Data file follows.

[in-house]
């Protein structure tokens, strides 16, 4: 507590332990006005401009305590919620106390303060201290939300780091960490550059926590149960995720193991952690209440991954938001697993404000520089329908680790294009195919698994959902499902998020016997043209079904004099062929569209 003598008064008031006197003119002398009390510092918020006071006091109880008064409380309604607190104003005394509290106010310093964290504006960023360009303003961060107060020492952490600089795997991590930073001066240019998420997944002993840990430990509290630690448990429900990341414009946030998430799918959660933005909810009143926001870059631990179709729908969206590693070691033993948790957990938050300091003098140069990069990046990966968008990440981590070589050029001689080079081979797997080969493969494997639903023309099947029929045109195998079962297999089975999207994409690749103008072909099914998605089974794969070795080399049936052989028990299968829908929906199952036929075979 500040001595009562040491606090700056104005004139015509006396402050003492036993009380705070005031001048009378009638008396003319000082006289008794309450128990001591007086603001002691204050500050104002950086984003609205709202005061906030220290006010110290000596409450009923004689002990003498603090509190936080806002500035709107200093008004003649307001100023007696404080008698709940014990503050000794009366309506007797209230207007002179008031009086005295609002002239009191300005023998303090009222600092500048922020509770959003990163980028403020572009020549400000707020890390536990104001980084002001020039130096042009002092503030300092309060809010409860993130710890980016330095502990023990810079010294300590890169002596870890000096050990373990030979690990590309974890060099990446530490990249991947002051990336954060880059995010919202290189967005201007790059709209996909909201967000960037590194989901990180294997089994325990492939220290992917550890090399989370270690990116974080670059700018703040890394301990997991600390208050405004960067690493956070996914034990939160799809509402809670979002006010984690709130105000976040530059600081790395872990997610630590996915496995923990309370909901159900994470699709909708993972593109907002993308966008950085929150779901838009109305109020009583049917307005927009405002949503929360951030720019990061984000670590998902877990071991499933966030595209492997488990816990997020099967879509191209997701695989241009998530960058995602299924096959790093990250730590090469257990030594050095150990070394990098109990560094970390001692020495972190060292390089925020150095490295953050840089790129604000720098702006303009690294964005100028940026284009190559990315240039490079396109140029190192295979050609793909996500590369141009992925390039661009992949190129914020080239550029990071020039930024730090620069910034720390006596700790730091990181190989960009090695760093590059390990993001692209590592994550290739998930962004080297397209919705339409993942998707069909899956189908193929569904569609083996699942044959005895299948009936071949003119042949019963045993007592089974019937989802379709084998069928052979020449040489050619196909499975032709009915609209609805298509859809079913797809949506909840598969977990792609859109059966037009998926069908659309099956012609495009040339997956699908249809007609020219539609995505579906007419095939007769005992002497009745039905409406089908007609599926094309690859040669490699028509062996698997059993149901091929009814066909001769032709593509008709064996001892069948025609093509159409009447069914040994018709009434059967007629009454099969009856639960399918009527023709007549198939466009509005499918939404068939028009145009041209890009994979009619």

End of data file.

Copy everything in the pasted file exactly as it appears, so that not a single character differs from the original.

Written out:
[in-house]
């Protein structure tokens, strides 16, 4: 507590332990006005401009305590919620106390303060201290939300780091960490550059926590149960995720193991952690209440991954938001697993404000520089329908680790294009195919698994959902499902998020016997043209079904004099062929569209 003598008064008031006197003119002398009390510092918020006071006091109880008064409380309604607190104003005394509290106010310093964290504006960023360009303003961060107060020492952490600089795997991590930073001066240019998420997944002993840990430990509290630690448990429900990341414009946030998430799918959660933005909810009143926001870059631990179709729908969206590693070691033993948790957990938050300091003098140069990069990046990966968008990440981590070589050029001689080079081979797997080969493969494997639903023309099947029929045109195998079962297999089975999207994409690749103008072909099914998605089974794969070795080399049936052989028990299968829908929906199952036929075979 500040001595009562040491606090700056104005004139015509006396402050003492036993009380705070005031001048009378009638008396003319000082006289008794309450128990001591007086603001002691204050500050104002950086984003609205709202005061906030220290006010110290000596409450009923004689002990003498603090509190936080806002500035709107200093008004003649307001100023007696404080008698709940014990503050000794009366309506007797209230207007002179008031009086005295609002002239009191300005023998303090009222600092500048922020509770959003990163980028403020572009020549400000707020890390536990104001980084002001020039130096042009002092503030300092309060809010409860993130710890980016330095502990023990810079010294300590890169002596870890000096050990373990030979690990590309974890060099990446530490990249991947002051990336954060880059995010919202290189967005201007790059709209996909909201967000960037590194989901990180294997089994325990492939220290992917550890090399989370270690990116974080670059700018703040890394301990997991600390208050405004960067690493956070996914034990939160799809509402809670979002006010984690709130105000976040530059600081790395872990997610630590996915496995923990309370909901159900994470699709909708993972593109907002993308966008950085929150779901838009109305109020009583049917307005927009405002949503929360951030720019990061984000670590998902877990071991499933966030595209492997488990816990997020099967879509191209997701695989241009998530960058995602299924096959790093990250730590090469257990030594050095150990070394990098109990560094970390001692020495972190060292390089925020150095490295953050840089790129604000720098702006303009690294964005100028940026284009190559990315240039490079396109140029190192295979050609793909996500590369141009992925390039661009992949190129914020080239550029990071020039930024730090620069910034720390006596700790730091990181190989960009090695760093590059390990993001692209590592994550290739998930962004080297397209919705339409993942998707069909899956189908193929569904569609083996699942044959005895299948009936071949003119042949019963045993007592089974019937989802379709084998069928052979020449040489050619196909499975032709009915609209609805298509859809079913797809949506909840598969977990792609859109059966037009998926069908659309099956012609495009040339997956699908249809007609020219539609995505579906007419095939007769005992002497009745039905409406089908007609599926094309690859040669490699028509062996698997059993149901091929009814066909001769032709593509008709064996001892069948025609093509159409009447069914040994018709009434059967007629009454099969009856639960399918009527023709007549198939466009509005499918939404068939028009145009041209890009994979009619």